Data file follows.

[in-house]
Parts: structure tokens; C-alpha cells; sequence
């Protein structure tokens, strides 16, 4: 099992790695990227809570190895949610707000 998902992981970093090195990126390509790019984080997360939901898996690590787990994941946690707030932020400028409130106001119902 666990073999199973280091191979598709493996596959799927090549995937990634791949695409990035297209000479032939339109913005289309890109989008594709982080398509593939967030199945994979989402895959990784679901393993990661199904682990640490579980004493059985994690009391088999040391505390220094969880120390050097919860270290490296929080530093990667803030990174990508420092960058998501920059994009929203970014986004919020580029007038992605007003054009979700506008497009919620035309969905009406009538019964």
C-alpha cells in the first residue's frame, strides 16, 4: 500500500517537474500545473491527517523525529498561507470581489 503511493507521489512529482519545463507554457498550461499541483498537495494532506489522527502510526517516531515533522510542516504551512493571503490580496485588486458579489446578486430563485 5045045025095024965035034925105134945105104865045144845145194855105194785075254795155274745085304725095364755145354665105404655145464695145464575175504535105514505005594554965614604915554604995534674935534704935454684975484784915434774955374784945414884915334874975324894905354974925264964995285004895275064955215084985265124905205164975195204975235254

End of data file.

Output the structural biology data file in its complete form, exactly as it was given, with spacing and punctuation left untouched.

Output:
[in-house]
Parts: structure tokens; C-alpha cells; sequence
């Protein structure tokens, strides 16, 4: 099992790695990227809570190895949610707000 998902992981970093090195990126390509790019984080997360939901898996690590787990994941946690707030932020400028409130106001119902 666990073999199973280091191979598709493996596959799927090549995937990634791949695409990035297209000479032939339109913005289309890109989008594709982080398509593939967030199945994979989402895959990784679901393993990661199904682990640490579980004493059985994690009391088999040391505390220094969880120390050097919860270290490296929080530093990667803030990174990508420092960058998501920059994009929203970014986004919020580029007038992605007003054009979700506008497009919620035309969905009406009538019964």
C-alpha cells in the first residue's frame, strides 16, 4: 500500500517537474500545473491527517523525529498561507470581489 503511493507521489512529482519545463507554457498550461499541483498537495494532506489522527502510526517516531515533522510542516504551512493571503490580496485588486458579489446578486430563485 5045045025095024965035034925105134945105104865045144845145194855105194785075254795155274745085304725095364755145354665105404655145464695145464575175504535105514505005594554965614604915554604995534674935534704935454684975484784915434774955374784945414884915334874975324894905354974925264964995285004895275064955215084985265124905205164975195204975235254